I always get a start when I pass a wooded section that has been standing for several years, and find that it has been taken down, soon to be replanted with small saplings. And I have noticed several times that when the trees are removed, a rundown wooden shack sits in the open, formerly hidden by the rows and rows of sixty foot tall pines. The porch sags, the roof waffles, the windows are paneless, with dangling shutters or none at all. There are no power lines and no well tanks. These dilapidated houses may have been empty nearly a hundred years.
I find myself wondering who lived there. None of these places could be more than twenty by twenty, many smaller, probably with one or two rooms, three at the most. Kitchens were often on the back porch because of the heat and humidity in this area; families bathed in wash tubs in the kitchen or on the back porch, and outhouses were the plumbing of the day. Did a young couple raise a family there? In those days, they often had as many as nine or ten children. When it rained they all had to play inside!
And when it rained the roof leaked. When the winter wind blew, it seeped in between the board or log walls. And no telling what might crawl in through the cracks in the floor boards—if there was even a floor. Yet I know happy families lived there, and good citizens grew up from such poverty. I know some of those elderly people and they talk of those days with a lot of smiles and chuckles.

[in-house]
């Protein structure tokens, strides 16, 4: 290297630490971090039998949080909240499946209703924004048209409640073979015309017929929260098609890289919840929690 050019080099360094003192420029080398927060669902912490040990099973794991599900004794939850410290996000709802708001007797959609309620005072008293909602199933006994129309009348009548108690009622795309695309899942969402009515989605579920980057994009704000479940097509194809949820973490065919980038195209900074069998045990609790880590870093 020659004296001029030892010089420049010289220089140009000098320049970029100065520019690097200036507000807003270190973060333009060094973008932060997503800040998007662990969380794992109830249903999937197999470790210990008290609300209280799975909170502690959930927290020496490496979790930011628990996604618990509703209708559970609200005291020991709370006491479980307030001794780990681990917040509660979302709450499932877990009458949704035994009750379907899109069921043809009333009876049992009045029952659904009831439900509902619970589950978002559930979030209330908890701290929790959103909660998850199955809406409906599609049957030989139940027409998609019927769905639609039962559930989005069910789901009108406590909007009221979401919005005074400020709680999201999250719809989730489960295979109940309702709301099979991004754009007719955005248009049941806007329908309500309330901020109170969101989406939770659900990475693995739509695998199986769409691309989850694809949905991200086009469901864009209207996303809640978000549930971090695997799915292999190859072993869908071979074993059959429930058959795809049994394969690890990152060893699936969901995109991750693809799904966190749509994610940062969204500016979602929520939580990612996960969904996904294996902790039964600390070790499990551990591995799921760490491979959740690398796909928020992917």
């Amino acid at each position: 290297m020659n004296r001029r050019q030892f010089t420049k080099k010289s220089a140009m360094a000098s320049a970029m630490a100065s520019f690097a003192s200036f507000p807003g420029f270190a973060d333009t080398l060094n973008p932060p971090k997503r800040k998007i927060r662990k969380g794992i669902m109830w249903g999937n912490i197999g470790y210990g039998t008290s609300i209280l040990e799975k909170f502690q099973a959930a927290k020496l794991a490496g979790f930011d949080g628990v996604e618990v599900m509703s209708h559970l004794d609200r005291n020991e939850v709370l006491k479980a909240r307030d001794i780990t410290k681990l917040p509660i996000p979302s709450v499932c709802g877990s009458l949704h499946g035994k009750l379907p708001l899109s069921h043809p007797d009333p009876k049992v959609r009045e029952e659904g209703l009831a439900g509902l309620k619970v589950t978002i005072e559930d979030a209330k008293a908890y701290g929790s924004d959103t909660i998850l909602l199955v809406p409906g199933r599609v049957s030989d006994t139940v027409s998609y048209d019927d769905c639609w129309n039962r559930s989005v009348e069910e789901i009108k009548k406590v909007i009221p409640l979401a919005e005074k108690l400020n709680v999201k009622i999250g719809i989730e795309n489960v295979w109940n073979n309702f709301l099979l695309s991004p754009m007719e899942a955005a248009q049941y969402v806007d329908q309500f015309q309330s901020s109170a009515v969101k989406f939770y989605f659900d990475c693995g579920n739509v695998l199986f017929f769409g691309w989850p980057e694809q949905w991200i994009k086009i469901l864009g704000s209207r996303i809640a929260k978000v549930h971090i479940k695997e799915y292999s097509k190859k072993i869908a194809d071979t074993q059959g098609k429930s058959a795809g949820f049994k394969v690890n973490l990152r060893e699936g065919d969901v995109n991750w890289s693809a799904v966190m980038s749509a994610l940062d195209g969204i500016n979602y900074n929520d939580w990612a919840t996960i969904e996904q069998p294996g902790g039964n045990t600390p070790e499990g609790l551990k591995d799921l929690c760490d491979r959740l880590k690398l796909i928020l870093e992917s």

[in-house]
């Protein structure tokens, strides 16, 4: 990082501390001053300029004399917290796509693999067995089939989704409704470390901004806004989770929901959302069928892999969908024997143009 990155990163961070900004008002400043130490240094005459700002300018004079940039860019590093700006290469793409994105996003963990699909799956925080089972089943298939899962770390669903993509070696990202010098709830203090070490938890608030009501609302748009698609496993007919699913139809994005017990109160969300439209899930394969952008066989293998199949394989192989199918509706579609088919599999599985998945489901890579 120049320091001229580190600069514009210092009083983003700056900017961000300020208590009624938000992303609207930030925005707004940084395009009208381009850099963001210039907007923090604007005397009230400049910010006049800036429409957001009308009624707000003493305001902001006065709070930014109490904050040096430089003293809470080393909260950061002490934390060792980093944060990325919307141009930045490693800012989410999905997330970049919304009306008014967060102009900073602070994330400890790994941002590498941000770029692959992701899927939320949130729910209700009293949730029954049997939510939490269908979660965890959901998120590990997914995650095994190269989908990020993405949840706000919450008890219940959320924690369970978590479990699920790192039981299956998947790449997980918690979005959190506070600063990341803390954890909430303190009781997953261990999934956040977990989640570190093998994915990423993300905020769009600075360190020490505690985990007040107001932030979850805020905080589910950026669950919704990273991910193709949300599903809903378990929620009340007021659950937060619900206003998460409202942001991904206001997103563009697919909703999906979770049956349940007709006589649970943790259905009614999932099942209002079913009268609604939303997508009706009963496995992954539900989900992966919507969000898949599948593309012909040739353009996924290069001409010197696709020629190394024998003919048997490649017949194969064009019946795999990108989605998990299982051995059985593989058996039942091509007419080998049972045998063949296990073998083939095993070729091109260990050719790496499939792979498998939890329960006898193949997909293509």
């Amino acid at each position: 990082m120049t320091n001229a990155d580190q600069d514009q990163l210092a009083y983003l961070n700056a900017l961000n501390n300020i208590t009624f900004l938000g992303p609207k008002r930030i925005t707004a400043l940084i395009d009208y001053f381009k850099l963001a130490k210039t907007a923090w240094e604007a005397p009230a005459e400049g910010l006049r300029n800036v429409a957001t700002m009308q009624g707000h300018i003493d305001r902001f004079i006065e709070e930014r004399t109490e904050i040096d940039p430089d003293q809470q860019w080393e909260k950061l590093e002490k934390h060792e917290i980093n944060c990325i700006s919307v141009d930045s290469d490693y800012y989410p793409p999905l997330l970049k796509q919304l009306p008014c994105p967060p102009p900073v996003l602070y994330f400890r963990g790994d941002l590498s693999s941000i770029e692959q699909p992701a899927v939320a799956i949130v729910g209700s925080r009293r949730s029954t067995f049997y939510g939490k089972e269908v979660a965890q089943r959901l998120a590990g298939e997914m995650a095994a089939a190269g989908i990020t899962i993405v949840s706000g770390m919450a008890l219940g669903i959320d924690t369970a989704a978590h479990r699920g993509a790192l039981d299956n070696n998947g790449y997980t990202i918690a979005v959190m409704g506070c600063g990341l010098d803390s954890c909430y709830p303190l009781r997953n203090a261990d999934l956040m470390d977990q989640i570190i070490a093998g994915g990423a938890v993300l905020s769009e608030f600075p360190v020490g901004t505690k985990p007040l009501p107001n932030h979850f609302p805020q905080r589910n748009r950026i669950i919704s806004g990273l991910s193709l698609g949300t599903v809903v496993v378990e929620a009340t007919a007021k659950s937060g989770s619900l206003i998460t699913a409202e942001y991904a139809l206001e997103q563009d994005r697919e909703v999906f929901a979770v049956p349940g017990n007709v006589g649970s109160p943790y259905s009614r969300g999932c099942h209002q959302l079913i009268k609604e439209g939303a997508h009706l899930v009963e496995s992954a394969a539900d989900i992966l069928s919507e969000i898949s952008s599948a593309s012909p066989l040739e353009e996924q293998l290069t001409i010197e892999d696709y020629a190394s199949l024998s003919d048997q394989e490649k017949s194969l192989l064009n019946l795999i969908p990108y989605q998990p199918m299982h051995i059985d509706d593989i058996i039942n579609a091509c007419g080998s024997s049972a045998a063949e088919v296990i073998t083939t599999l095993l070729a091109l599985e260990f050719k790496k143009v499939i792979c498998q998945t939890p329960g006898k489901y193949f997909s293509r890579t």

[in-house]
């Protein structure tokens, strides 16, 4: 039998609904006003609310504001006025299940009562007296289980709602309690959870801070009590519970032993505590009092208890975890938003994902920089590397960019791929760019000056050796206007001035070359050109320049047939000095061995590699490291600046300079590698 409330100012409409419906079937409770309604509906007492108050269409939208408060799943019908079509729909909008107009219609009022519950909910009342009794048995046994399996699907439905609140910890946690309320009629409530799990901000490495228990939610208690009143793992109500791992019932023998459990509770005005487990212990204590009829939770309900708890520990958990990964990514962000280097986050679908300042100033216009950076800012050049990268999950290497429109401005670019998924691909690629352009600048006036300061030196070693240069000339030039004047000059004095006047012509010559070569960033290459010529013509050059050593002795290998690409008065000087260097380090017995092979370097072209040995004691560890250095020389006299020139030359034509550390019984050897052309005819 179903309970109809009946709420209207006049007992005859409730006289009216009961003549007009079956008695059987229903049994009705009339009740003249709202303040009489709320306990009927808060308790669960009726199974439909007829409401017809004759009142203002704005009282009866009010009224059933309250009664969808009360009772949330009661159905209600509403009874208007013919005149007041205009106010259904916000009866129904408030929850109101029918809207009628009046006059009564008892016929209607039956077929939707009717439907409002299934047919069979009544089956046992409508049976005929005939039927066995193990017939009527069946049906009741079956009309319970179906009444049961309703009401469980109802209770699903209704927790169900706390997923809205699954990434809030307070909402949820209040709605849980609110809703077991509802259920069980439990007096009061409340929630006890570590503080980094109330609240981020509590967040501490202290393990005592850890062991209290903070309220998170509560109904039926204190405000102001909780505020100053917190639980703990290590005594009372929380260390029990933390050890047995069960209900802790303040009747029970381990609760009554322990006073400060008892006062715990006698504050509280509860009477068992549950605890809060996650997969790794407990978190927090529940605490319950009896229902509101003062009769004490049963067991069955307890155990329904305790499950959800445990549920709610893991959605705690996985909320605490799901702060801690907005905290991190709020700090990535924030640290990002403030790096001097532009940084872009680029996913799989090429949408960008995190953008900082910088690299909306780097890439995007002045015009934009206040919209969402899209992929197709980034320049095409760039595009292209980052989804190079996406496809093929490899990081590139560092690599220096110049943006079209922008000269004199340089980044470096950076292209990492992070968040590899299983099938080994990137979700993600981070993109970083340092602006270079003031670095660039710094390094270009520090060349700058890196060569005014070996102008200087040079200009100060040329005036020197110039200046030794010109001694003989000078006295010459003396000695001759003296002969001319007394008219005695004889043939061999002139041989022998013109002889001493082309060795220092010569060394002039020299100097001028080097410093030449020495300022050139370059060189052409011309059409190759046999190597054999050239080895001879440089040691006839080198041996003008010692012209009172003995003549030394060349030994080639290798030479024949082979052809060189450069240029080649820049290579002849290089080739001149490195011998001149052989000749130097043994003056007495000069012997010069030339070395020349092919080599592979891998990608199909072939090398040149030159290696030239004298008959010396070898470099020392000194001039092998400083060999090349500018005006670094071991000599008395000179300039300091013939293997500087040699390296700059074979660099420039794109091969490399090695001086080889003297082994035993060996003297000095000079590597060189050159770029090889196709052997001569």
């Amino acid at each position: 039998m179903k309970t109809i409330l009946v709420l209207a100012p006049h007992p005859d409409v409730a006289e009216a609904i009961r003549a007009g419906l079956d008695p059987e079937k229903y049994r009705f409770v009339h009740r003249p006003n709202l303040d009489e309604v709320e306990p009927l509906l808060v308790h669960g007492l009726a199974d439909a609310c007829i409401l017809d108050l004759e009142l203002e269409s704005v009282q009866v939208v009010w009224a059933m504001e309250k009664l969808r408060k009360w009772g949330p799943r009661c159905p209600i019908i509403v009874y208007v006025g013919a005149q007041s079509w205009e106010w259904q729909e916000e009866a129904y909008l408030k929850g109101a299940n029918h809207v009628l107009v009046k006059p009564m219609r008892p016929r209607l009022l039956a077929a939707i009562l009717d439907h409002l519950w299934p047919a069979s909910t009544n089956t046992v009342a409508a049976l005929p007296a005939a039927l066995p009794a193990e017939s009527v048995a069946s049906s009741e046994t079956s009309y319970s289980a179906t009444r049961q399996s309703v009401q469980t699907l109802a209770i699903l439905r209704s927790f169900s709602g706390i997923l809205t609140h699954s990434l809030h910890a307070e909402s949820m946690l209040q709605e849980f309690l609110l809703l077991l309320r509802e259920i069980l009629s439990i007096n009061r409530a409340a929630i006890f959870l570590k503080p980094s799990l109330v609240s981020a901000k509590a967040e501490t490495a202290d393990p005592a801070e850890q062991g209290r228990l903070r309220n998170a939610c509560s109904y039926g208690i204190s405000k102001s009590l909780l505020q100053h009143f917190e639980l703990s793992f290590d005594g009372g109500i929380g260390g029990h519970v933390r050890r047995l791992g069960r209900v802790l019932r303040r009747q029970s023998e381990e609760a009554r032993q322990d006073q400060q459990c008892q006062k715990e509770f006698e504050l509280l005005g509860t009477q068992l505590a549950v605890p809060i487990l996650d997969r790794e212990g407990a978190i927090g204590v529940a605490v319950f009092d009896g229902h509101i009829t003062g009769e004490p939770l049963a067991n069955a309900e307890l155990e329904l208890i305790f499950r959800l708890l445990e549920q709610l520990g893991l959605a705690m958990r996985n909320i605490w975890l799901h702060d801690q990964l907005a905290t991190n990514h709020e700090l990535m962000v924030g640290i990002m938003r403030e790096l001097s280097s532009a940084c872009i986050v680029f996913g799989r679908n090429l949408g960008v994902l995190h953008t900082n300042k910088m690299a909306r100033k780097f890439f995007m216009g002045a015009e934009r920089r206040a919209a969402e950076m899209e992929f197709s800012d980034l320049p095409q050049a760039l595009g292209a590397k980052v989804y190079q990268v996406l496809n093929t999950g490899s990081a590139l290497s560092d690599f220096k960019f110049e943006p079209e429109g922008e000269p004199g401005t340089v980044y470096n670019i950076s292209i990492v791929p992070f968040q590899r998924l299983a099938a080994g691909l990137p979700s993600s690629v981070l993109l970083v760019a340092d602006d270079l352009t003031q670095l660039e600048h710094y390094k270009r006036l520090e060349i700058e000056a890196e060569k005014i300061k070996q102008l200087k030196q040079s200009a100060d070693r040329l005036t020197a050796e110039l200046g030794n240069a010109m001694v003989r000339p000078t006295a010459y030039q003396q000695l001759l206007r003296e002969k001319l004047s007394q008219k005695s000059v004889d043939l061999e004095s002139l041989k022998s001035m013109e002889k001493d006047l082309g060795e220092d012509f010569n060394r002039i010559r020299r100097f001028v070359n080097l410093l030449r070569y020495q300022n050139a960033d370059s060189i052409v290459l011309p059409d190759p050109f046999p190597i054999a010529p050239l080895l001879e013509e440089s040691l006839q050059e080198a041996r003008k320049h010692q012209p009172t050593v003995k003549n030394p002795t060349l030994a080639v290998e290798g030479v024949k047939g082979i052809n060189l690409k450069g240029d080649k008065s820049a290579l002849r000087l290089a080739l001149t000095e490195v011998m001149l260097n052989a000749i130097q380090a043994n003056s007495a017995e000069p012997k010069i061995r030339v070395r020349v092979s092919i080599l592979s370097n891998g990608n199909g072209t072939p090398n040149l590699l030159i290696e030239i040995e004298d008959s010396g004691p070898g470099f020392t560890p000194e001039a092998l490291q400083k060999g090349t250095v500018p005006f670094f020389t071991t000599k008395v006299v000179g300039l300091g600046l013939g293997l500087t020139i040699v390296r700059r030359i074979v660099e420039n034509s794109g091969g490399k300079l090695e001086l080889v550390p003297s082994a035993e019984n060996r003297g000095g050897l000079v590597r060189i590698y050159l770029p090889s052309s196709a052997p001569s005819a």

Yet here I sit, complaining because sometimes on a clear, still day in the country your electricity goes out for no apparent reason, and if the wind blows at all you can count on it. No electricity means no air conditioning and no well pump. Whenever a new neighbor moves in between me and the highway, the phone company will inevitably cut my line when they put in the new one. And I don’t have a thing to wear! Well, if I lost ten pounds I might. I wonder if those folks who lived in that shack had enough food to even worry about getting too heavy.
These little shacks are reminders to me to be grateful for what I have, and not to covet the material blessings of another. I can be happy anywhere. I can raise godly children anywhere. I can make a good marriage anywhere. I can be a child of God no matter where I live or how. But no mansion on earth will make me happy if that is all I care about.
Godliness with contentment is great gain, for we brought nothing into this world for neither can we carry anything out; but having food and covering we shall with that be content. 1 Tim 6:6-8.